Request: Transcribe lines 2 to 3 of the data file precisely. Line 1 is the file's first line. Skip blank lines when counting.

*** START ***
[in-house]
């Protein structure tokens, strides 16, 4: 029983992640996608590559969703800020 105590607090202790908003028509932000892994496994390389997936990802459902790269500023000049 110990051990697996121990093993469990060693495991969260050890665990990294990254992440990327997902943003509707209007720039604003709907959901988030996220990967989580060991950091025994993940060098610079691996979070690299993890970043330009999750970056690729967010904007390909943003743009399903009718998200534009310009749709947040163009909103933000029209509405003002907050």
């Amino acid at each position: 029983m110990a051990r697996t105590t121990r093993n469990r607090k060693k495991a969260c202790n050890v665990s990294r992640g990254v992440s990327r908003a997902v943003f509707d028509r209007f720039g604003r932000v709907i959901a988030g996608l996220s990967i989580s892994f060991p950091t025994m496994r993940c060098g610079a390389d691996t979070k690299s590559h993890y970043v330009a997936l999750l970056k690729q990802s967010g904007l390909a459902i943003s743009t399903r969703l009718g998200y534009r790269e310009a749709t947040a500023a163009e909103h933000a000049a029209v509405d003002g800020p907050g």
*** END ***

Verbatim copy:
């Protein structure tokens, strides 16, 4: 029983992640996608590559969703800020 105590607090202790908003028509932000892994496994390389997936990802459902790269500023000049 110990051990697996121990093993469990060693495991969260050890665990990294990254992440990327997902943003509707209007720039604003709907959901988030996220990967989580060991950091025994993940060098610079691996979070690299993890970043330009999750970056690729967010904007390909943003743009399903009718998200534009310009749709947040163009909103933000029209509405003002907050």
């Amino acid at each position: 029983m110990a051990r697996t105590t121990r093993n469990r607090k060693k495991a969260c202790n050890v665990s990294r992640g990254v992440s990327r908003a997902v943003f509707d028509r209007f720039g604003r932000v709907i959901a988030g996608l996220s990967i989580s892994f060991p950091t025994m496994r993940c060098g610079a390389d691996t979070k690299s590559h993890y970043v330009a997936l999750l970056k690729q990802s967010g904007l390909a459902i943003s743009t399903r969703l009718g998200y534009r790269e310009a749709t947040a500023a163009e909103h933000a000049a029209v509405d003002g800020p907050g």